Joe Morris, incoming president of the TOC, told the board there is sufficient stabling space to replace the nearly 2,000 stalls that will be lost when Hollywood Park closes. From an economic standpoint, he said it made sense to use Los Alamitos and San Luis Rey for off-site training 365 days a year. Both facilities would be expected to handle about 500 Thoroughbreds at an estimated cost of $6,100 a day.

Santa Anita, which like Hollywood Park receives $18,000 per day for training costs when acting as the off-site facility, has stalls for an additional 1,900 horses. But it will likely lose some capacity as it renovates its backstretch area because of water quality treatment requirements, Morris said.

Morris said the arrangement would get the industry through the next few years. "This is not a long-term tenable situation," he said.

Using Fairplex, which has room for up to 1,200 horses, would cost $13,000 a day for 500 horses and $16,000 a day for 1,000 head, Morris said.

Israel also wants a plan for the successful continuation of the stabling and vanning fund, which in recent years has dipped precariously due to the decline in satellite wagering from which it is derived. He also conditioned the calendar on Santa Anita and Del Mar working out a shared television distribution plan for their races on TVG and HRTV. Del Mar is currently an exclusive track for TVG through 2016.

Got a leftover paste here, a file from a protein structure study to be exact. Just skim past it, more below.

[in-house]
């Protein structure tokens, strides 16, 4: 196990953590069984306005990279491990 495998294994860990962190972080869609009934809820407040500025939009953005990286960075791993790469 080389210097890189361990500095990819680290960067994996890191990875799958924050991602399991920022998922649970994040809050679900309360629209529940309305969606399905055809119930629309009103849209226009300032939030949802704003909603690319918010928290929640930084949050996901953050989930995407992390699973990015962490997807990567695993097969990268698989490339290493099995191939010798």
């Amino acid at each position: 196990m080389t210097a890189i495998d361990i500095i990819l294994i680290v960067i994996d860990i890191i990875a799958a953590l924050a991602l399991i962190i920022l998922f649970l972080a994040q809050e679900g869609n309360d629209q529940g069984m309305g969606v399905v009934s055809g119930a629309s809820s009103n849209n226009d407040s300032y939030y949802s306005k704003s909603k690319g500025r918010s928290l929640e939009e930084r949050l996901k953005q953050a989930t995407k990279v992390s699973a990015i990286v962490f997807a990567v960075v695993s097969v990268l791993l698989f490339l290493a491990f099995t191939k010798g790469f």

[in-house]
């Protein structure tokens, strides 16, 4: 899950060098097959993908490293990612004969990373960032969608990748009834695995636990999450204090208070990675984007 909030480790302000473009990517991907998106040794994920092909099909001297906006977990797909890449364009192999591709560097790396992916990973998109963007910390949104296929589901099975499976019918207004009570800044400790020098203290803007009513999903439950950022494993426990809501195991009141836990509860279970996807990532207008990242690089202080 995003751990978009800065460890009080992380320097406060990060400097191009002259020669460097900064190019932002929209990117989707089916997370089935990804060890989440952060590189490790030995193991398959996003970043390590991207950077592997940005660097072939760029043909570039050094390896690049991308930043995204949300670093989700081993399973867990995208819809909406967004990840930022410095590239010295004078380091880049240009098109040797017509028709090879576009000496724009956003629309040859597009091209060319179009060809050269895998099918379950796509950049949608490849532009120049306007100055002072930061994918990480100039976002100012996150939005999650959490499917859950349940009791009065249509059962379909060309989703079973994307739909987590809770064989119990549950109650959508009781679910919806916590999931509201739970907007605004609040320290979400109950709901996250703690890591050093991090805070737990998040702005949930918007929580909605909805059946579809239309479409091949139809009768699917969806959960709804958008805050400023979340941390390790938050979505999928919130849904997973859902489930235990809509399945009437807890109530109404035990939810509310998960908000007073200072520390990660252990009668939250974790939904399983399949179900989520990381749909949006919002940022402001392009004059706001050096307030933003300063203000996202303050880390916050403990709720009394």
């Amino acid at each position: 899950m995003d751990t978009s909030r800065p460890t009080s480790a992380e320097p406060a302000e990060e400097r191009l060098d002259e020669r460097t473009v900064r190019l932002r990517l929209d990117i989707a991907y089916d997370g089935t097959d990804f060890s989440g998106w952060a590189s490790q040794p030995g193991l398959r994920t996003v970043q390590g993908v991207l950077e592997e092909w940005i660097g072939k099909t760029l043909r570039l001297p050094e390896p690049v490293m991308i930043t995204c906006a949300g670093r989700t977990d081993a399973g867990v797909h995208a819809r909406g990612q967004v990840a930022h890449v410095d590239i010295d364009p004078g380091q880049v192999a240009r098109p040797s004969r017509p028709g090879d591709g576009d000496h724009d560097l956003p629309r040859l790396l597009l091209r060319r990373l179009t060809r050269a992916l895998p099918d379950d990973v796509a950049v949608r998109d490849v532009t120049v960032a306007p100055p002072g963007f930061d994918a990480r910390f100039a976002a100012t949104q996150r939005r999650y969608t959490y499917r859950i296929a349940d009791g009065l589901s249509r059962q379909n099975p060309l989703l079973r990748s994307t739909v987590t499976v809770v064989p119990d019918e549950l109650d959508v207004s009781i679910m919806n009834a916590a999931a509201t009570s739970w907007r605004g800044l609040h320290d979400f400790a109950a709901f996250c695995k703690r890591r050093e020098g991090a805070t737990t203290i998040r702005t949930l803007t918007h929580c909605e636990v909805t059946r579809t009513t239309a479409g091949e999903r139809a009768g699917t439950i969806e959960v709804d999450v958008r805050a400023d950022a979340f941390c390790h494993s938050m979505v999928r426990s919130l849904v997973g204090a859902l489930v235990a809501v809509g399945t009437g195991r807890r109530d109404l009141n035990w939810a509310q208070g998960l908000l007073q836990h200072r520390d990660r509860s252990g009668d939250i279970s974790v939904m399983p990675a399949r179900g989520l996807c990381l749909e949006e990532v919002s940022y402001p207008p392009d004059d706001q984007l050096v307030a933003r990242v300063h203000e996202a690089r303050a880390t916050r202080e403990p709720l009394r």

Brad McKinzie, longtime consultant and executive for Los Alamitos, told the board the Quarter Horse track intends to apply for racing dates during the open two weeks in December. Los Alamitos has run low-level Thoroughbred races to fill its programs for years, but sees the opening as a way to introduce the Orange County market to a better grade of racing.

John Barr, representing the Oak Tree Racing Association, said his charitable group is "willing to pitch in and do what we can" to help the Los Alamitos effort. Sherwood Chillingworth, also from Oak Tree, said a recent marketing study "showed Los Alamitos is a good place to be and potentially very profitable."

Balch said after the meeting that he had no objections to the racing calendar that was approved, but that it would be a mistake to ignore Fairplex in the post-Hollywood Park equation. He said that if small-scale trainers are forced to ship all over Southern California in order to race at Santa Anita and Del Mar, they'll eventually leave the business or relocate out of state.

"They have got to take another look at Fairplex," Balch said. "It won't hurt the big outfits. But with the cost of transporting horses what it is, they cannot afford to not be in Pomona. The trainers need to be heard."